There’s something to Wark’s idea. If I have a blog and post something on it, the text of my post resides somewhere on my server (it’s probably somebody’s else’s server, but it’s still my account). In most blogs, visitor can post comments. But: usually comments have to be approved by a moderator, if only to block spam. And: successful blogs even tend to disable comments entirely , at which point discourse is functionally back at the level of The Onion‘s editorial page. (One might note the recent experience of The Washington Post.) The authority over who is allowed to speak, and the manner in which they speak, belongs to the blog owner, who is usually not a disinterested party, being (generally) part of the conversation.

When you think about this process in terms of conversation, you realize how strange it is. Imagine David and Freddy having a conversation: David speaks freely, but for Freddy to say anything, he has to write it down and submit it to David for his approval before he can actually say it. If anyone else wanted to join the conversation, they’d also have to submit to Freddy’s authority. David’s policy of refusal might vary – he might refuse everything any one else says, he might allow anyone to say anything. But he’s still in charge of the conversation.

A quick navel gazing moment: you might imagine that our blog is an exception to this, as it’s a group blog, and a number of us regularly post on it. We’ve also given people outside of the Institute posting authority – during our discussion of his book, for example, we let Steven Johnson post rather than just having him comment on our posts. But the problem of authority can’t be avoided. You can see it in my words: we’ve “given”, we “let”. It’s ours in a sense.(1) We control who’s given a login. As much as we like you, dear readers, the form in which we’re conversing in enforces a distinction between you & us. Sorry.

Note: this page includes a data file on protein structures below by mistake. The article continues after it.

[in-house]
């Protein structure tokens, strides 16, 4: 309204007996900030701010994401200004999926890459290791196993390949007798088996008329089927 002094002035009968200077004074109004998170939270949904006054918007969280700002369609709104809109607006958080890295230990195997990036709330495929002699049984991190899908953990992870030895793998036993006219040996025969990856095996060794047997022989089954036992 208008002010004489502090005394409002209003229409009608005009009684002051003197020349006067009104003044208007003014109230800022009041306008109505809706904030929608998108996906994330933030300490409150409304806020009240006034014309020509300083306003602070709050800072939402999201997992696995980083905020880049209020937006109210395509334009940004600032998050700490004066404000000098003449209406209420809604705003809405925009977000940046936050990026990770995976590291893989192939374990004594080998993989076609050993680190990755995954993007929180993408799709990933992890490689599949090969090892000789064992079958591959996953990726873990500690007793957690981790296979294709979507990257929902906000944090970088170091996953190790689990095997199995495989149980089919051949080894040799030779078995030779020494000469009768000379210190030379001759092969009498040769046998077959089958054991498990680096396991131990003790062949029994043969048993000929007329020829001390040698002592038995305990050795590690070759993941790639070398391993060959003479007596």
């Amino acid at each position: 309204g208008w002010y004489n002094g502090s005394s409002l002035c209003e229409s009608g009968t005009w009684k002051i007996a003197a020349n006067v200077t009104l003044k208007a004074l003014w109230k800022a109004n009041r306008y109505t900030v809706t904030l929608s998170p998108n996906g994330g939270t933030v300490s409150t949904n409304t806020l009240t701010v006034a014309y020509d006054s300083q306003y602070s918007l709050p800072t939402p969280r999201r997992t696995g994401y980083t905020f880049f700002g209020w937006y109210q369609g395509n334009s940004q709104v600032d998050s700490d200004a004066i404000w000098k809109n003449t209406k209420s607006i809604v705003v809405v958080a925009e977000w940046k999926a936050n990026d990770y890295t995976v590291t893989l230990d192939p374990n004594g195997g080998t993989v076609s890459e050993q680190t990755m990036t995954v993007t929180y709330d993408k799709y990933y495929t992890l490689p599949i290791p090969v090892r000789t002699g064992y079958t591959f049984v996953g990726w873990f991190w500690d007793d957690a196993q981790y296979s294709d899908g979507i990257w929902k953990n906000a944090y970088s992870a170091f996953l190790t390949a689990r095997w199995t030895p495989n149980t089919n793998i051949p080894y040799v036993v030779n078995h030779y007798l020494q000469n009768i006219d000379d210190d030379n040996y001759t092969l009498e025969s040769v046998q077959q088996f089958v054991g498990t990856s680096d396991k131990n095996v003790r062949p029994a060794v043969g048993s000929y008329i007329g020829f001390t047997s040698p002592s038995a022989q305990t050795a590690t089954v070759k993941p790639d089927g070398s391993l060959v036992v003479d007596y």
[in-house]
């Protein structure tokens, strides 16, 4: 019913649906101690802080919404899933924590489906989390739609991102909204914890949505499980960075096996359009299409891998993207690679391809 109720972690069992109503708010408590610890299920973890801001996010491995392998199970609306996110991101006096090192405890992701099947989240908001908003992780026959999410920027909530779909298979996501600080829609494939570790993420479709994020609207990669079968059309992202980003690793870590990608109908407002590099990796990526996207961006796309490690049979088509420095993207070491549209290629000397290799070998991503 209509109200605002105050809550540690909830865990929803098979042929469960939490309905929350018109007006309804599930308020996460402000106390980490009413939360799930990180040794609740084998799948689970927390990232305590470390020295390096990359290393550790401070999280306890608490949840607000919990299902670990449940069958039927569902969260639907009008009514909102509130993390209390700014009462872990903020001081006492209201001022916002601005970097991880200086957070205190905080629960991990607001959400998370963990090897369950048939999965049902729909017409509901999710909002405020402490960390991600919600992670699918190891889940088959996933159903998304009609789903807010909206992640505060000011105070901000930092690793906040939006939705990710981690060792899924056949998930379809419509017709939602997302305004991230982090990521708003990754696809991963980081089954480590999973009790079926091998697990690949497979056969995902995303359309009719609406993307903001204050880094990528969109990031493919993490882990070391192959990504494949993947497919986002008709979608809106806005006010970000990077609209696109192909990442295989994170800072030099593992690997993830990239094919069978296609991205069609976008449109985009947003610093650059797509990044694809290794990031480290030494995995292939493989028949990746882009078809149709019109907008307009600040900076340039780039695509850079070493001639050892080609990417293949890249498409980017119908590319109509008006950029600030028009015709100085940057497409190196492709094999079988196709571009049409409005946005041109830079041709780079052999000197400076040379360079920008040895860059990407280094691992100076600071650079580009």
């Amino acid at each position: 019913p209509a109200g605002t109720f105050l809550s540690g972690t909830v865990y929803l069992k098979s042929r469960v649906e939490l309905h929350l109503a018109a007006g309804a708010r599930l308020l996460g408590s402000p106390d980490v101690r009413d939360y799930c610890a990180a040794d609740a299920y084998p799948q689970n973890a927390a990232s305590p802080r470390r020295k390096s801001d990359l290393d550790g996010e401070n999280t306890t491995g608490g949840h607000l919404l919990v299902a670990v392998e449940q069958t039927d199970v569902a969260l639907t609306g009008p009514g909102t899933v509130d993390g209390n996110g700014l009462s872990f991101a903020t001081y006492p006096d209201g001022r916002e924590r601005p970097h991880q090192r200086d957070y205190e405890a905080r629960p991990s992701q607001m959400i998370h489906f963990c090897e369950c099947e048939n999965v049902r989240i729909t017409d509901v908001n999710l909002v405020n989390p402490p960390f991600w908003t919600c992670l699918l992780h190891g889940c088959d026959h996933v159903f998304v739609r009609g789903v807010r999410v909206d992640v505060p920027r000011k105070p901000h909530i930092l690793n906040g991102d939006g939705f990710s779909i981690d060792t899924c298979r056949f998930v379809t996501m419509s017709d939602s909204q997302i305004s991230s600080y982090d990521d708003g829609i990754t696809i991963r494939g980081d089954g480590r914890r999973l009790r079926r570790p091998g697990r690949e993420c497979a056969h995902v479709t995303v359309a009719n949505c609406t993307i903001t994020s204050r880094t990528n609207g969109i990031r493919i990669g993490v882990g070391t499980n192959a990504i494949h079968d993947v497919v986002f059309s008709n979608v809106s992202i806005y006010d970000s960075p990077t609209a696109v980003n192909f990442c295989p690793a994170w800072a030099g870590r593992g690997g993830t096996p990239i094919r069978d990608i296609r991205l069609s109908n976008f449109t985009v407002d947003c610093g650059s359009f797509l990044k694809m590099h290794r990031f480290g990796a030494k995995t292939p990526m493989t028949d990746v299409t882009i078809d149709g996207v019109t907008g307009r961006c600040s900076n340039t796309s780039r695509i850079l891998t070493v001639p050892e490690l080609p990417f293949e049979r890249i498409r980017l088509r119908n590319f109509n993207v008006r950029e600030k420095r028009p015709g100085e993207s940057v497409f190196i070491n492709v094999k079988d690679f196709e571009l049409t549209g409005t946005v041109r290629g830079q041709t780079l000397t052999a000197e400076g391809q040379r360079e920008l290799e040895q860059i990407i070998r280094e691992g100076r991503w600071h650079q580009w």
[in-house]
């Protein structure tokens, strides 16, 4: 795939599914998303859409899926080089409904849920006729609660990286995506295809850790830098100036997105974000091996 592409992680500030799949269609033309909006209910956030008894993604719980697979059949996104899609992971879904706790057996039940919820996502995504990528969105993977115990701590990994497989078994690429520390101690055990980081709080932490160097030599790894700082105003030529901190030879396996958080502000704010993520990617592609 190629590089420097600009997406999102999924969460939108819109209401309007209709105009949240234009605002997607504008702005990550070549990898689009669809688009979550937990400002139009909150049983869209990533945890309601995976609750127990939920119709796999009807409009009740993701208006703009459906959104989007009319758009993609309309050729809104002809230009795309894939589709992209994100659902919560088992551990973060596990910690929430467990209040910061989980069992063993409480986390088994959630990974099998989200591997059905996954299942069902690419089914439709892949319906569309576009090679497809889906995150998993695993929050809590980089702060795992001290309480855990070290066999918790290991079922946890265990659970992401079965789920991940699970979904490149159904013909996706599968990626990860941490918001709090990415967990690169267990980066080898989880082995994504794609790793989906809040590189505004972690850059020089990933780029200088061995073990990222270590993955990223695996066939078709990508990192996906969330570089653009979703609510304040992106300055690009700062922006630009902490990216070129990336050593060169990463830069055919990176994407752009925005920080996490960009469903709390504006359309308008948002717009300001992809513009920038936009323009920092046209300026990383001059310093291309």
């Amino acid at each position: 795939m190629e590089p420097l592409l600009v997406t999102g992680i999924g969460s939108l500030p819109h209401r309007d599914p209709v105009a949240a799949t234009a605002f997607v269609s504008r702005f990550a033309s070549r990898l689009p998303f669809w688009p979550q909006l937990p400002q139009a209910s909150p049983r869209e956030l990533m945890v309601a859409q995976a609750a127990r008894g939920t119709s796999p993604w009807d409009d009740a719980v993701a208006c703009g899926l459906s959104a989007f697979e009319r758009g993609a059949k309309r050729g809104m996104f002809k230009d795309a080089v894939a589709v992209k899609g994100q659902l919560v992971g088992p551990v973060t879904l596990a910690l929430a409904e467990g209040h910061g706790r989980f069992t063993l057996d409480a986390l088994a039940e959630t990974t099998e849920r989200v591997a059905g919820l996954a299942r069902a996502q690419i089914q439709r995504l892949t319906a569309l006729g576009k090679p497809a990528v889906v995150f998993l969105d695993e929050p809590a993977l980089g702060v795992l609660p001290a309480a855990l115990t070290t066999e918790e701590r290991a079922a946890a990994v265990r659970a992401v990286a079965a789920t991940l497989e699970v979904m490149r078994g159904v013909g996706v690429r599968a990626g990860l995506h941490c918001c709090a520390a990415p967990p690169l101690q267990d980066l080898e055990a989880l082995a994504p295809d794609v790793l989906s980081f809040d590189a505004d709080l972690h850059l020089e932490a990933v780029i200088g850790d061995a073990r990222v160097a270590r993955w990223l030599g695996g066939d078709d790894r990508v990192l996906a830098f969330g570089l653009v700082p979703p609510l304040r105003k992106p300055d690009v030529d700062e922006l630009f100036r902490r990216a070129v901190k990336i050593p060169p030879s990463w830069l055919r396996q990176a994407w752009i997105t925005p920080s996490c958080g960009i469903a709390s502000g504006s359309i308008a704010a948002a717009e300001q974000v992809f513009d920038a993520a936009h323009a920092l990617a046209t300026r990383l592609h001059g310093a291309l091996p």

The list server model, which Wark prefers, works differently. While there might still be a moderator, the moderator’s usually not part of the conversation being moderated. If David and Freddy are having a conversation, they have to submit what they’re saying to Linda before they can say it. It’s still mediated – and a very odd way to have a conversation! – but it’s not inherently weighted towards one party of the conversation, unless your moderator goes bad. And more importantly: the message is sent to everyone on the list. Everyone gets their own copy: the text can’t be said to belong to any one recipient in particular.

List servers, however more democratic a form they might be than blogs, never took off like blogs.(2) There has never been a Year of the List Server, and one suspects there might never be one. The list server, being email based, tends to be somewhat private; some aren’t even publicly accessible.

Blogs comparatively trumpet themselves: they’re an easy way to announce yourself to the world. This is necessary, useful, and a good part of the reason that they’ve caught on. But what happens once you’ve announced yourself? One would like to believe that when we start blogs, we’re aspiring to conversation, but the form itself would seem to discourage it.

The question remains: how can we have equitable conversations online?

* * * * *

1. This same sense of ownership is usefully articulated – if elaborated to the point of absurdity – in Donald Barthelme’s short story “Some of Us Had Been Threatening Our Friend Colby” which is predicated on the idea that since Colby is the narrators’ friend, he belongs to them, and they have the right to do with him as they like – in this particular case, hanging him: “. . . although hanging Colby was almost certainly against the law, we had a perfect moral right to do so because he was our friend, belonged to us in various important senses, and he had after all gone too far.”

2. A similar argument might be made for the style of newsgroups, which largely flourished before blogs and even the WWW. I suspect at this point newsgroup usage is considerably below that of list servers; however, it might be useful to examine the success and failures of newsgroups as a venue for communication some other time.